But I really enjoy taking Retro music (80's) and reducing them to Ukulele and voice.

I have no plans on Re-growing my hair into a Flock of Seagulls hair do or wearing Miami Vice clothing (,,I used to sell it at a local stock cause it was all the fashion.)

But regardless of what trend might be happening with Ukes, my passion for this instrument and music is my personal journey and not swayed by what is trending.

Let's keep spreading the joy of music with 4 strings, with or without a trendy haircut or cheesy clothes.

I was going to comment on "Flock of seagulls hair" but I decided to instead run from that notion...run so far away!

willisoften
01-08-2017, 10:08 AM
Does it actually matter?
Everything has its season, even dog breeds.
Growth in personal PC sales has slowed dramatically over the last 5 years but computing of one form or another is still part of everyday life.

sam13
01-08-2017, 10:42 AM
I was going to comment on "Flock of seagulls hair" but I decided to instead run from that notion...run so far away!

I was very trendy and cool in those days ... ;)

fowl
01-08-2017, 11:56 AM
I started a uke club at my church less than a year ago because people asked me to. The church only runs a little over 100 people. We started with a few people. Every month more people come and today we had about 30. And several people said that they need to plan to come next time because it looks like great fun. It has not died in central Indiana!

haole
01-08-2017, 12:58 PM
The novelty is over, but the uke isn't going away anytime soon. Even the most comically out-of-touch local newspapers have stopped the fluff pieces about the ukulele "craze" (take one drink for each mention of Tiny Tim, George Harrison, Jake's 'Gently Weeps' video, and that awful Train song) and a lot of the festivals have died off. Brands came and went. However, most music stores still have a couple of playable ukes, and plenty of people still play. It's moved into mainstream acceptance/indifference, which is pretty remarkable. Now that the bandwagon-jumpers have walked away, the remaining uke scene is a lot more genuine.

Twibbly
01-08-2017, 01:03 PM
Our music shop in podunksville carries a few ukes and soprano strings.

spookelele
01-09-2017, 05:40 AM
Just had a thought ...80 s...that was silly Midi type keyboards ...the REAL synths were from the 60's and the 70s , Hot Butter, Walter (?) Carlos, and the like ...80's ...pthhhh...LOL

All synths are midi, except maybe a theremin. A synth makes a tone, you still need to play/trigger the tone.

As far as resurgence/decline... to be honest I don't really care. The population of my play group is almost always 1. As long as good instruments and strings are still available, I'll keep on strumming.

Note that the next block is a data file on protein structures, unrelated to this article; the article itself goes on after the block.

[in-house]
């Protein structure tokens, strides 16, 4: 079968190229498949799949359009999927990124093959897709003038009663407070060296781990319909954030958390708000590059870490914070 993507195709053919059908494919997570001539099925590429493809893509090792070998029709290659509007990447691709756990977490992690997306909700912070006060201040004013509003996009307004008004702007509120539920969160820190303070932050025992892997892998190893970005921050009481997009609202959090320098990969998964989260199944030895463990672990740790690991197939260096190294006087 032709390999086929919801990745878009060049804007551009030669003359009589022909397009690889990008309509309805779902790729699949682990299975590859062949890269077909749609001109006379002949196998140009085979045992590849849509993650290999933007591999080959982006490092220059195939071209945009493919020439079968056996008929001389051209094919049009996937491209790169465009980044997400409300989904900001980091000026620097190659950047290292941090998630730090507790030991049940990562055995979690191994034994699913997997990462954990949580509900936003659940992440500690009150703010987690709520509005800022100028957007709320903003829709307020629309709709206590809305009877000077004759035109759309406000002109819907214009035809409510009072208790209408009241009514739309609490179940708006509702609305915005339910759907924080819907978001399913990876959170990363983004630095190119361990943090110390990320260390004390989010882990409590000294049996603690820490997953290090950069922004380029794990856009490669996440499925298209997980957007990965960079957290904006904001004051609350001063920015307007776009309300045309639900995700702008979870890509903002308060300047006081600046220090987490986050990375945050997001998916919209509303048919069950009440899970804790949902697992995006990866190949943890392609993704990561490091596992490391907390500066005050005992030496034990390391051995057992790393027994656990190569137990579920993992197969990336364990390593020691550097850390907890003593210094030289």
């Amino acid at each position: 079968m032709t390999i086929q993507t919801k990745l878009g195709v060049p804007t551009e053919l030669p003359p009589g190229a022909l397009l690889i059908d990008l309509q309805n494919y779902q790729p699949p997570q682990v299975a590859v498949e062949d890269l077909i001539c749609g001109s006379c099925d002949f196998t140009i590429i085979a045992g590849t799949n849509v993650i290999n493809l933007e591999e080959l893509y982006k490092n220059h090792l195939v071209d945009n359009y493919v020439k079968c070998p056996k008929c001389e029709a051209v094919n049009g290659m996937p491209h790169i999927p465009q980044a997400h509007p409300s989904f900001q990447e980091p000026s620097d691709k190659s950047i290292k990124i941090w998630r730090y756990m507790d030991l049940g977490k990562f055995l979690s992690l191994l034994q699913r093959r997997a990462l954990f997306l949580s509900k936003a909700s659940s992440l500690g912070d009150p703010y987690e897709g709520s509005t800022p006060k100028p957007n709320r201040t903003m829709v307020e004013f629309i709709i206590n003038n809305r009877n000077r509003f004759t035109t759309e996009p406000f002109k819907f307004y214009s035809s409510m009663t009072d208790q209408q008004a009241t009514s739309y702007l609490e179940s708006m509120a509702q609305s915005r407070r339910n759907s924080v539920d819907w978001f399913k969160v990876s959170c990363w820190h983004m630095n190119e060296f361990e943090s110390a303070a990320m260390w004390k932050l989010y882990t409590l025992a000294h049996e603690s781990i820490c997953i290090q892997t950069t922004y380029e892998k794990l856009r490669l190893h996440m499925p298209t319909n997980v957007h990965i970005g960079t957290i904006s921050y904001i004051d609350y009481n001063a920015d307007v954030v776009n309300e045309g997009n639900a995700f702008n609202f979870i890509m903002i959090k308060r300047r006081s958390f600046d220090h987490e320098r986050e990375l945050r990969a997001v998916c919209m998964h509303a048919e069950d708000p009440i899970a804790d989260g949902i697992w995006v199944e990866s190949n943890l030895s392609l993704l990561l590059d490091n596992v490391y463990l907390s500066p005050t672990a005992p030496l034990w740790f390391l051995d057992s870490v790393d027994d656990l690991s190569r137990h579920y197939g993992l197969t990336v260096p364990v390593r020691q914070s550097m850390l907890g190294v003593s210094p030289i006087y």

Booli
01-09-2017, 06:02 AM
I was very trendy and cool in those days ... ;)

Don't forget 'Member's Only' jackets and parachute pants...

...and Corey Hart's "I wear my sunglasses at night...I wear my sunglasses at night..."

yep, for a time that was me (sadly) LOL

TjW
01-09-2017, 06:21 AM
Sales volume may be the only point of interest for a retailer, but I'm hearing ukulele used for music in commercials.
It could be that the advertising agencies who do this are jumping onto a declining bandwagon, or it could be that the uke is now simply another instrument, with a distinctive sound.

AndrewKuker
01-09-2017, 08:32 AM
it could be that the uke is now simply another instrument, with a distinctive sound.

Yeah, I think so. A resurgence doesn't last forever, but this time it will stay, mostly because of the internet. I can't speak for the industry but we've had no decline in sales and in fact had to drop most of our online offerings under $200 to try keep up with setups, which is basically handing those sales over to other dealers.

sam13
01-09-2017, 12:35 PM
Yeah, I think so. A resurgence doesn't last forever, but this time it will stay, mostly because of the internet. I can't speak for the industry but we've had no decline in sales and in fact had to drop most of our online offerings under $200 to try keep up with setups, which is basically handing those sales over to other dealers.

Hey man ... you know I would sell the inexpensive stuff ... let's set up a HMS - Toronto division ... heeheeheehee!

sam13
01-09-2017, 12:37 PM
Don't forget 'Member's Only' jackets and parachute pants...

...and Corey Hart's "I wear my sunglasses at night...I wear my sunglasses at night..."

yep, for a time that was me (sadly) LOL

No shame it in, Brother Booli, no shame ... we were cool. At the time. lol.

M3Ukulele
01-09-2017, 03:00 PM
I still love the ukulele. I plan on continuing to buy and sell. I don't believe everything the media tells me. There are a lot on people who just plain have fiun with the ukulele! Rest my case.

MARKbOC
01-09-2017, 03:24 PM
Darn, I was just getting the hang of this thing. Oh well, nice knowing y'all!
*throws uke into fire *
:)
Seriously, though. Trends are interesting. Wouldn't count on prices moving at lot, at least with mid/higher-end stuff. I think those prices are more about labor and material cost than just supply and demand market forces.

Moore Bettah Ukuleles
01-09-2017, 04:08 PM
A long as the ukulele keeps replacing the recorder in music classes in elementary schools I'm happy. ;)

Choirguy
01-09-2017, 04:48 PM